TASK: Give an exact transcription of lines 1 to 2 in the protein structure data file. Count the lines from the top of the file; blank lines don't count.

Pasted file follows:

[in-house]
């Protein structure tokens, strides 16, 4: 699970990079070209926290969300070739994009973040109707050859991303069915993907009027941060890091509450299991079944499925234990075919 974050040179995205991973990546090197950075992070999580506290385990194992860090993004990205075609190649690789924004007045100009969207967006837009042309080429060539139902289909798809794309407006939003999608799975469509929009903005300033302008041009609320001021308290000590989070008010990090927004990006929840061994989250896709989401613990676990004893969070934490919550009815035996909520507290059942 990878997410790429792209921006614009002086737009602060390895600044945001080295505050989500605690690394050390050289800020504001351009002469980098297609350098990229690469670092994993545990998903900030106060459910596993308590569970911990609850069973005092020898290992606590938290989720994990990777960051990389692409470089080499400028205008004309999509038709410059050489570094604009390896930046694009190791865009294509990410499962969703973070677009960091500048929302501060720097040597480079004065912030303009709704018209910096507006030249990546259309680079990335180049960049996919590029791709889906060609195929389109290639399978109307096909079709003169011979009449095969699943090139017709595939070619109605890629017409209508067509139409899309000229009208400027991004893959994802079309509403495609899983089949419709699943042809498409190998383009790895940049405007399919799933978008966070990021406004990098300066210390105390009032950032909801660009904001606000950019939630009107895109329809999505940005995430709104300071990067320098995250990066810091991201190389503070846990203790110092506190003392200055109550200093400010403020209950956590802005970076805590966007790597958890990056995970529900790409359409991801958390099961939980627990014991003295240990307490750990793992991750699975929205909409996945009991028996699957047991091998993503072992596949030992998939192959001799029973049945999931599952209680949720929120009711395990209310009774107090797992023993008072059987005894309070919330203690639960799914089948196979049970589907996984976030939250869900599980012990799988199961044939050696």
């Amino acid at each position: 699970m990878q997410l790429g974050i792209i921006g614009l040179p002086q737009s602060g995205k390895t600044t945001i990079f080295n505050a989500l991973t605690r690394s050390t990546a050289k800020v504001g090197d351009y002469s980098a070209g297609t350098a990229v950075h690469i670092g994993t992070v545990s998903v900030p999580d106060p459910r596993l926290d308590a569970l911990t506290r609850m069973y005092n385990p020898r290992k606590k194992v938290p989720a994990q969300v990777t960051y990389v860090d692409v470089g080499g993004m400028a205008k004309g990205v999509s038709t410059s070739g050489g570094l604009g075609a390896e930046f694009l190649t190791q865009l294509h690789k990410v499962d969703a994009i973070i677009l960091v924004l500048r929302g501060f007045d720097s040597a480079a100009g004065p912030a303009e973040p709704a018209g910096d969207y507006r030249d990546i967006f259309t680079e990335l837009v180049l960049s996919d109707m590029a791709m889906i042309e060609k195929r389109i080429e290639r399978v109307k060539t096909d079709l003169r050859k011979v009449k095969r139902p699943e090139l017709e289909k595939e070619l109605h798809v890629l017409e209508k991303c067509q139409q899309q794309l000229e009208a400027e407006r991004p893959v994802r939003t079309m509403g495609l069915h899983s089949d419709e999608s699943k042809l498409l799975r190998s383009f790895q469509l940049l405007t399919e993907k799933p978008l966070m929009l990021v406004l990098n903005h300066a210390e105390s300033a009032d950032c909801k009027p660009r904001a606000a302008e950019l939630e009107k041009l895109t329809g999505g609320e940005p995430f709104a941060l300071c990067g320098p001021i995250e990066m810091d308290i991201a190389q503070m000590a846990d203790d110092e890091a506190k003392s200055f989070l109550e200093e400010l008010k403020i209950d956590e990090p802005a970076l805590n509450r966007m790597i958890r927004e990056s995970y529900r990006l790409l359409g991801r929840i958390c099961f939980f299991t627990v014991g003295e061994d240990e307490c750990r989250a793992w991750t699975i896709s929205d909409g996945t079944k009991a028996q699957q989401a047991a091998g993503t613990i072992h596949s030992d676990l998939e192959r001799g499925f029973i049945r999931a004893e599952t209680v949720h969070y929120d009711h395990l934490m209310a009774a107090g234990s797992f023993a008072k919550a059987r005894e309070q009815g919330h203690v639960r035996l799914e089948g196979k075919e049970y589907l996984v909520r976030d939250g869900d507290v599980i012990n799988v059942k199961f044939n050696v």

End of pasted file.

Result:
[in-house]
């Protein structure tokens, strides 16, 4: 699970990079070209926290969300070739994009973040109707050859991303069915993907009027941060890091509450299991079944499925234990075919 974050040179995205991973990546090197950075992070999580506290385990194992860090993004990205075609190649690789924004007045100009969207967006837009042309080429060539139902289909798809794309407006939003999608799975469509929009903005300033302008041009609320001021308290000590989070008010990090927004990006929840061994989250896709989401613990676990004893969070934490919550009815035996909520507290059942 990878997410790429792209921006614009002086737009602060390895600044945001080295505050989500605690690394050390050289800020504001351009002469980098297609350098990229690469670092994993545990998903900030106060459910596993308590569970911990609850069973005092020898290992606590938290989720994990990777960051990389692409470089080499400028205008004309999509038709410059050489570094604009390896930046694009190791865009294509990410499962969703973070677009960091500048929302501060720097040597480079004065912030303009709704018209910096507006030249990546259309680079990335180049960049996919590029791709889906060609195929389109290639399978109307096909079709003169011979009449095969699943090139017709595939070619109605890629017409209508067509139409899309000229009208400027991004893959994802079309509403495609899983089949419709699943042809498409190998383009790895940049405007399919799933978008966070990021406004990098300066210390105390009032950032909801660009904001606000950019939630009107895109329809999505940005995430709104300071990067320098995250990066810091991201190389503070846990203790110092506190003392200055109550200093400010403020209950956590802005970076805590966007790597958890990056995970529900790409359409991801958390099961939980627990014991003295240990307490750990793992991750699975929205909409996945009991028996699957047991091998993503072992596949030992998939192959001799029973049945999931599952209680949720929120009711395990209310009774107090797992023993008072059987005894309070919330203690639960799914089948196979049970589907996984976030939250869900599980012990799988199961044939050696």